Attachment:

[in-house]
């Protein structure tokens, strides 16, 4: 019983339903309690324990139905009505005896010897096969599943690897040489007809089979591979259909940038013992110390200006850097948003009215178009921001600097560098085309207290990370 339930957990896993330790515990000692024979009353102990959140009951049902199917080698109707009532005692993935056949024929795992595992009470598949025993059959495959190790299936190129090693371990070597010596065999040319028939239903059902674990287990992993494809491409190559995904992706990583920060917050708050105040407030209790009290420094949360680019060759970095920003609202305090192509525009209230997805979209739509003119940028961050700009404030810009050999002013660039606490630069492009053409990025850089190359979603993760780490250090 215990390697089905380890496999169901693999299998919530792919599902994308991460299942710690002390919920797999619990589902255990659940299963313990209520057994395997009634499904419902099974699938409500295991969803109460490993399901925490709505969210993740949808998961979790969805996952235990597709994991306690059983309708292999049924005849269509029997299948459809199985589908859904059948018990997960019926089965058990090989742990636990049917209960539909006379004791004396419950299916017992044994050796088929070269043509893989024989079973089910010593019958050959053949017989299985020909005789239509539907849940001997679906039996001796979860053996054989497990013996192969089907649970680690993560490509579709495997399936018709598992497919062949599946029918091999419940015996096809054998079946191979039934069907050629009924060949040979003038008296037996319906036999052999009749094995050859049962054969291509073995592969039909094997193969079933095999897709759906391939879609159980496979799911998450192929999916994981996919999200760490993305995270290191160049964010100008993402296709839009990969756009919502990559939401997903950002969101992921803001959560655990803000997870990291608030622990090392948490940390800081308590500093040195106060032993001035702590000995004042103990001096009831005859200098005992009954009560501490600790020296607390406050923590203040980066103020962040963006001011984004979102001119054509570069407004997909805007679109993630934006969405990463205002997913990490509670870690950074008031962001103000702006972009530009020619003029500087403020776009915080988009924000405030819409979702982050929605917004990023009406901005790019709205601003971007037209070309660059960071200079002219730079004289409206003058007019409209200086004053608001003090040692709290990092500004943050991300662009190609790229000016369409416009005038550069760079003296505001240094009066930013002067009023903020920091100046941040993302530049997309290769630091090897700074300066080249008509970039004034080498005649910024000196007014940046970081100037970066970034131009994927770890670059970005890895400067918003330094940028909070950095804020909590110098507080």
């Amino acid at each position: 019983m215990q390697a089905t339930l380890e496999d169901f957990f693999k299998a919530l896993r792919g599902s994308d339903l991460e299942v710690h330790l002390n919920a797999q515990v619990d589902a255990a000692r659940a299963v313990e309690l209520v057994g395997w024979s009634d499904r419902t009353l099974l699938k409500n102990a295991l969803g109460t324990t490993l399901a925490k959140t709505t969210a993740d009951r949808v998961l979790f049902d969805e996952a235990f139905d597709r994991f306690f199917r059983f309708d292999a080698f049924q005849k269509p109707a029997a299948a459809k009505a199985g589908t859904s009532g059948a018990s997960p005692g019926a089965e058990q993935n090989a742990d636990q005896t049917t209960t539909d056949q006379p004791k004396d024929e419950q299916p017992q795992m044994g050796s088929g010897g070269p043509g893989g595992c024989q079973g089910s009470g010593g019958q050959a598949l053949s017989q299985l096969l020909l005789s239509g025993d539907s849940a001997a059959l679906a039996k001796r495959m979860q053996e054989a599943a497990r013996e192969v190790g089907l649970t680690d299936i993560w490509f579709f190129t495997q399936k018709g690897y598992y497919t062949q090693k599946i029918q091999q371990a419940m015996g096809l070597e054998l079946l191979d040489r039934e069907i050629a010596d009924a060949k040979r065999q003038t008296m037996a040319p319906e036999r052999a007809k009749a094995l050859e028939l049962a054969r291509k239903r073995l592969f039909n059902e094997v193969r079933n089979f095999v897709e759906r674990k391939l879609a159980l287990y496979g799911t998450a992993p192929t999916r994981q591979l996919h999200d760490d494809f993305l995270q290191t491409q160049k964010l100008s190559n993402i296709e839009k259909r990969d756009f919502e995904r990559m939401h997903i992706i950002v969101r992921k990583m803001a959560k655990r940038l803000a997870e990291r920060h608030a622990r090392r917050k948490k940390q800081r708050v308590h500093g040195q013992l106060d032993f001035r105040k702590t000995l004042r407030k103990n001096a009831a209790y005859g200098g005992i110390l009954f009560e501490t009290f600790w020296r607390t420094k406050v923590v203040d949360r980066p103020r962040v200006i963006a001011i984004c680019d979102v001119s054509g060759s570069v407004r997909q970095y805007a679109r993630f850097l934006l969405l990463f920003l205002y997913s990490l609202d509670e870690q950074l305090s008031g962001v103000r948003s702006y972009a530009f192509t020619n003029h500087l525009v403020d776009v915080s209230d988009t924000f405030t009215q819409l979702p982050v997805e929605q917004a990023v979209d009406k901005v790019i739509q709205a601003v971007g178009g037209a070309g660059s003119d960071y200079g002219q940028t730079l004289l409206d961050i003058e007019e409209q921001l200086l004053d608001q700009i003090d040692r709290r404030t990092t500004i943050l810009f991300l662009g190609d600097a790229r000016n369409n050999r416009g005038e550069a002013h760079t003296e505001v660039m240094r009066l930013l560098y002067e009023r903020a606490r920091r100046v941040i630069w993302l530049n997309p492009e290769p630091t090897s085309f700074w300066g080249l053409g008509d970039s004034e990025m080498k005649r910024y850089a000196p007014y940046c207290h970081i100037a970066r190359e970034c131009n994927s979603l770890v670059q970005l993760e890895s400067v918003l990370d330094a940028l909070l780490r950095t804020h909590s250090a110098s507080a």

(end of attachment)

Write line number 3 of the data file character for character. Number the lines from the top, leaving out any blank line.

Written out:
């Amino acid at each position: 019983m215990q390697a089905t339930l380890e496999d169901f957990f693999k299998a919530l896993r792919g599902s994308d339903l991460e299942v710690h330790l002390n919920a797999q515990v619990d589902a255990a000692r659940a299963v313990e309690l209520v057994g395997w024979s009634d499904r419902t009353l099974l699938k409500n102990a295991l969803g109460t324990t490993l399901a925490k959140t709505t969210a993740d009951r949808v998961l979790f049902d969805e996952a235990f139905d597709r994991f306690f199917r059983f309708d292999a080698f049924q005849k269509p109707a029997a299948a459809k009505a199985g589908t859904s009532g059948a018990s997960p005692g019926a089965e058990q993935n090989a742990d636990q005896t049917t209960t539909d056949q006379p004791k004396d024929e419950q299916p017992q795992m044994g050796s088929g010897g070269p043509g893989g595992c024989q079973g089910s009470g010593g019958q050959a598949l053949s017989q299985l096969l020909l005789s239509g025993d539907s849940a001997a059959l679906a039996k001796r495959m979860q053996e054989a599943a497990r013996e192969v190790g089907l649970t680690d299936i993560w490509f579709f190129t495997q399936k018709g690897y598992y497919t062949q090693k599946i029918q091999q371990a419940m015996g096809l070597e054998l079946l191979d040489r039934e069907i050629a010596d009924a060949k040979r065999q003038t008296m037996a040319p319906e036999r052999a007809k009749a094995l050859e028939l049962a054969r291509k239903r073995l592969f039909n059902e094997v193969r079933n089979f095999v897709e759906r674990k391939l879609a159980l287990y496979g799911t998450a992993p192929t999916r994981q591979l996919h999200d760490d494809f993305l995270q290191t491409q160049k964010l100008s190559n993402i296709e839009k259909r990969d756009f919502e995904r990559m939401h997903i992706i950002v969101r992921k990583m803001a959560k655990r940038l803000a997870e990291r920060h608030a622990r090392r917050k948490k940390q800081r708050v308590h500093g040195q013992l106060d032993f001035r105040k702590t000995l004042r407030k103990n001096a009831a209790y005859g200098g005992i110390l009954f009560e501490t009290f600790w020296r607390t420094k406050v923590v203040d949360r980066p103020r962040v200006i963006a001011i984004c680019d979102v001119s054509g060759s570069v407004r997909q970095y805007a679109r993630f850097l934006l969405l990463f920003l205002y997913s990490l609202d509670e870690q950074l305090s008031g962001v103000r948003s702006y972009a530009f192509t020619n003029h500087l525009v403020d776009v915080s209230d988009t924000f405030t009215q819409l979702p982050v997805e929605q917004a990023v979209d009406k901005v790019i739509q709205a601003v971007g178009g037209a070309g660059s003119d960071y200079g002219q940028t730079l004289l409206d961050i003058e007019e409209q921001l200086l004053d608001q700009i003090d040692r709290r404030t990092t500004i943050l810009f991300l662009g190609d600097a790229r000016n369409n050999r416009g005038e550069a002013h760079t003296e505001v660039m240094r009066l930013l560098y002067e009023r903020a606490r920091r100046v941040i630069w993302l530049n997309p492009e290769p630091t090897s085309f700074w300066g080249l053409g008509d970039s004034e990025m080498k005649r910024y850089a000196p007014y940046c207290h970081i100037a970066r190359e970034c131009n994927s979603l770890v670059q970005l993760e890895s400067v918003l990370d330094a940028l909070l780490r950095t804020h909590s250090a110098s507080a």